Later On

A blog written for those whose interests more or less match mine.

The media in the US is moving toward the position Pravda had in the Soviet Union: A partisan mouthpiece

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Note that I say “partisan” rather than “government.” Some of the media do speak for the government (whoever’s in power), but other media speak for a particular party (Fox News, for example). True journalism, driven by facts, is becoming uncommon, partly because the primary mission is no longer reporting the truth (comforting the afflicted, afflicting the comfortable), but turning a profit. Once the focus moves to money, less attention is paid to what was once the main purpose. The previous post is one good example of how frequently reporting just follows the government line, and Democracy Now! has another under the title “Antiwar Voices Absent from Corporate TV News Ahead of U.S. Attacks on Iraq & Syria.” Their blurb:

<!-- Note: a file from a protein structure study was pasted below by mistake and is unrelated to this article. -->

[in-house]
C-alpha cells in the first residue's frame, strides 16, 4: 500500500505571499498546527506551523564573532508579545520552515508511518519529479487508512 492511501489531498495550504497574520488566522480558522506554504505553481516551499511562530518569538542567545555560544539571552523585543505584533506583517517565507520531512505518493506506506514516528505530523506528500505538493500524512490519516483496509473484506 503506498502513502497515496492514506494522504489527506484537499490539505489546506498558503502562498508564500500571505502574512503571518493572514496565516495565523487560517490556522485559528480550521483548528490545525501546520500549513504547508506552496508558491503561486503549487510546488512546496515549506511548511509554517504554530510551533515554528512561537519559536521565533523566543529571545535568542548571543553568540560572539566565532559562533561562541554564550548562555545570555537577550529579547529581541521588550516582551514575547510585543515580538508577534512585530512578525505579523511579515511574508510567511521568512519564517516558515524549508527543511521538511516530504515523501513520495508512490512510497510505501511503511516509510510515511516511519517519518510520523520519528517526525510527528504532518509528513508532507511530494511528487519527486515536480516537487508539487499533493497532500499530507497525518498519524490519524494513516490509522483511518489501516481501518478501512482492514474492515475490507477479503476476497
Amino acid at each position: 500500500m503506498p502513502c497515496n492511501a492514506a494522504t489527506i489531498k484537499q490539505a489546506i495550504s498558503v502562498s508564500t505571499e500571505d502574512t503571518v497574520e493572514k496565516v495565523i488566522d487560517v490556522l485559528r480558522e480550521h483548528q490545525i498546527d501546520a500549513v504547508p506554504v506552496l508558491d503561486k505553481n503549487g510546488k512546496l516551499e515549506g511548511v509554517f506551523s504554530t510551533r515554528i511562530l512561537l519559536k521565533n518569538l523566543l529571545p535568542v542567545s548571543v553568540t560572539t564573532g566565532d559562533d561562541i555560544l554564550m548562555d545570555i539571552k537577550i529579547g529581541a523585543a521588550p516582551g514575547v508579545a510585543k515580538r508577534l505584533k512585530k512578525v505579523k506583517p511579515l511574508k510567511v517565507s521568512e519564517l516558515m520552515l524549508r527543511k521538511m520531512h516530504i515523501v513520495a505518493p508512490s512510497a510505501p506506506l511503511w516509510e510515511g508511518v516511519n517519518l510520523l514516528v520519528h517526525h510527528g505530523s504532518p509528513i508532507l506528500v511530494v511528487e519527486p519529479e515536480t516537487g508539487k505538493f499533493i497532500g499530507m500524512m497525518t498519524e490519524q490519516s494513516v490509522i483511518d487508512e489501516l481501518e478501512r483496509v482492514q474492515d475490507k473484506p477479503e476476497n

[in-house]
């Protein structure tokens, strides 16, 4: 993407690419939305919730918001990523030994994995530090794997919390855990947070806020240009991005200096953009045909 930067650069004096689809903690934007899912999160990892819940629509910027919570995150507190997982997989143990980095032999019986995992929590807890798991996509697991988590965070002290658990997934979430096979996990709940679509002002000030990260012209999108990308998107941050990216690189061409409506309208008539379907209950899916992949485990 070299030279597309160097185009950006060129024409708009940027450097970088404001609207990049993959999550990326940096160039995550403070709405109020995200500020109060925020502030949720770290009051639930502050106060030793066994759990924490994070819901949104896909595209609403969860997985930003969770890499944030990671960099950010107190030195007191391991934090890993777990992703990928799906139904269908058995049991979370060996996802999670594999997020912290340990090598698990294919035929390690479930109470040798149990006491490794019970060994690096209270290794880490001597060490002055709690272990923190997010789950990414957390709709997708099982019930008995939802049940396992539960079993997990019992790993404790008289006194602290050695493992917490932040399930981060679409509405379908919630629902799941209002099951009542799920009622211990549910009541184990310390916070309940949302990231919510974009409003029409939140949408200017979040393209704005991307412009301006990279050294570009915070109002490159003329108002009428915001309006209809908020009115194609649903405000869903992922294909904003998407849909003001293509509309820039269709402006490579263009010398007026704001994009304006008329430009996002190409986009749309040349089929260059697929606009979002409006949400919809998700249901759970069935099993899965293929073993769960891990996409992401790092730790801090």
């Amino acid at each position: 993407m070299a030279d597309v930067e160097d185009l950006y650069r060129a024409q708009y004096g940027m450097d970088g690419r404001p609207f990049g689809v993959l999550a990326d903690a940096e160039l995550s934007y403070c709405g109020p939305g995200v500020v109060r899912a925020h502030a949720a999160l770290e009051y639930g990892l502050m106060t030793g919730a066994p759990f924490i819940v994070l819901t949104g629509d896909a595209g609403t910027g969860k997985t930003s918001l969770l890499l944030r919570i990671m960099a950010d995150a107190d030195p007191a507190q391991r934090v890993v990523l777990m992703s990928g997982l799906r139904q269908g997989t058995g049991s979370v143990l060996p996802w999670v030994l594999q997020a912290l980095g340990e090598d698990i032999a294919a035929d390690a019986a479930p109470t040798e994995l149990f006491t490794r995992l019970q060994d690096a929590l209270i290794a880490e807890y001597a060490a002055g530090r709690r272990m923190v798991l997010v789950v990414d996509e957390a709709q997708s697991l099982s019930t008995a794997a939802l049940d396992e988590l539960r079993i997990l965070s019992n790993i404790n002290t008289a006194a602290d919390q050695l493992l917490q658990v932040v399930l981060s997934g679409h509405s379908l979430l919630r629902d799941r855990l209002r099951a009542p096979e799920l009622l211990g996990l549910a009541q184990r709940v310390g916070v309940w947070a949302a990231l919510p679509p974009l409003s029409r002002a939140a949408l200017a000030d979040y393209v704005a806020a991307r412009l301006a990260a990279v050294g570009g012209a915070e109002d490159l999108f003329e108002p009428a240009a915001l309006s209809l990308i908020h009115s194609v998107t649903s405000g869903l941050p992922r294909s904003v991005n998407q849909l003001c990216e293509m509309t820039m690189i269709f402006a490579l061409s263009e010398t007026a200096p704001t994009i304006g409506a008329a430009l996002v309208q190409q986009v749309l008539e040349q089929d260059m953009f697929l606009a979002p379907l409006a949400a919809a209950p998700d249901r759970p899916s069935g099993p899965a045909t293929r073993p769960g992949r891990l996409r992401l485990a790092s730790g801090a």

A new analysis of corporate TV news has found there was almost no debate about whether the United States should go to war in Iraq and Syria. The group Fairness and Accuracy in Reporting found that of the more than 200 guests who appeared on network shows to discuss the issue, just six voiced opposition to military action. The report, titled “Debating How — Not Whether — to Launch a New War,” examines a two-week period in September when U.S. involvement in Iraq and Syria dominated the airwaves. The report also finds that on the high-profile Sunday talk shows, out of 89 guests, there was just one antiwar voice — Katrina vanden Heuvel, editor of The Nation. We speak to Peter Hart, activism director at FAIR.

Video and transcript at the link.

Written by LeisureGuy

18 November 2014 at 12:09 pm

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